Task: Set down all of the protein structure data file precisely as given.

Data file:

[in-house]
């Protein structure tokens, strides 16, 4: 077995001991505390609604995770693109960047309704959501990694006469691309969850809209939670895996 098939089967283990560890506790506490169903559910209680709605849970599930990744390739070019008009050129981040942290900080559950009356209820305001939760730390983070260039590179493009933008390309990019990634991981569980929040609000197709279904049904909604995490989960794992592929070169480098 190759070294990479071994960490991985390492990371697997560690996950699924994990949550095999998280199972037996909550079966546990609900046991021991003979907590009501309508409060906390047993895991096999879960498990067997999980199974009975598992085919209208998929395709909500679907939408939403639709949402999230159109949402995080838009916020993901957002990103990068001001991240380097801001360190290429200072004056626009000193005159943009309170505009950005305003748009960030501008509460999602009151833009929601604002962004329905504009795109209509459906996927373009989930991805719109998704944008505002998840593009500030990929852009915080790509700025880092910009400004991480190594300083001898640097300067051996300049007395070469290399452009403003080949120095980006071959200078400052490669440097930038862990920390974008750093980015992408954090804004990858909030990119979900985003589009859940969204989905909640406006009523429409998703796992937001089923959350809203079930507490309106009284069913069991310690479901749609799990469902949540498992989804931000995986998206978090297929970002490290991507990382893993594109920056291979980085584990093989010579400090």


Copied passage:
[in-house]
């Protein structure tokens, strides 16, 4: 077995001991505390609604995770693109960047309704959501990694006469691309969850809209939670895996 098939089967283990560890506790506490169903559910209680709605849970599930990744390739070019008009050129981040942290900080559950009356209820305001939760730390983070260039590179493009933008390309990019990634991981569980929040609000197709279904049904909604995490989960794992592929070169480098 190759070294990479071994960490991985390492990371697997560690996950699924994990949550095999998280199972037996909550079966546990609900046991021991003979907590009501309508409060906390047993895991096999879960498990067997999980199974009975598992085919209208998929395709909500679907939408939403639709949402999230159109949402995080838009916020993901957002990103990068001001991240380097801001360190290429200072004056626009000193005159943009309170505009950005305003748009960030501008509460999602009151833009929601604002962004329905504009795109209509459906996927373009989930991805719109998704944008505002998840593009500030990929852009915080790509700025880092910009400004991480190594300083001898640097300067051996300049007395070469290399452009403003080949120095980006071959200078400052490669440097930038862990920390974008750093980015992408954090804004990858909030990119979900985003589009859940969204989905909640406006009523429409998703796992937001089923959350809203079930507490309106009284069913069991310690479901749609799990469902949540498992989804931000995986998206978090297929970002490290991507990382893993594109920056291979980085584990093989010579400090």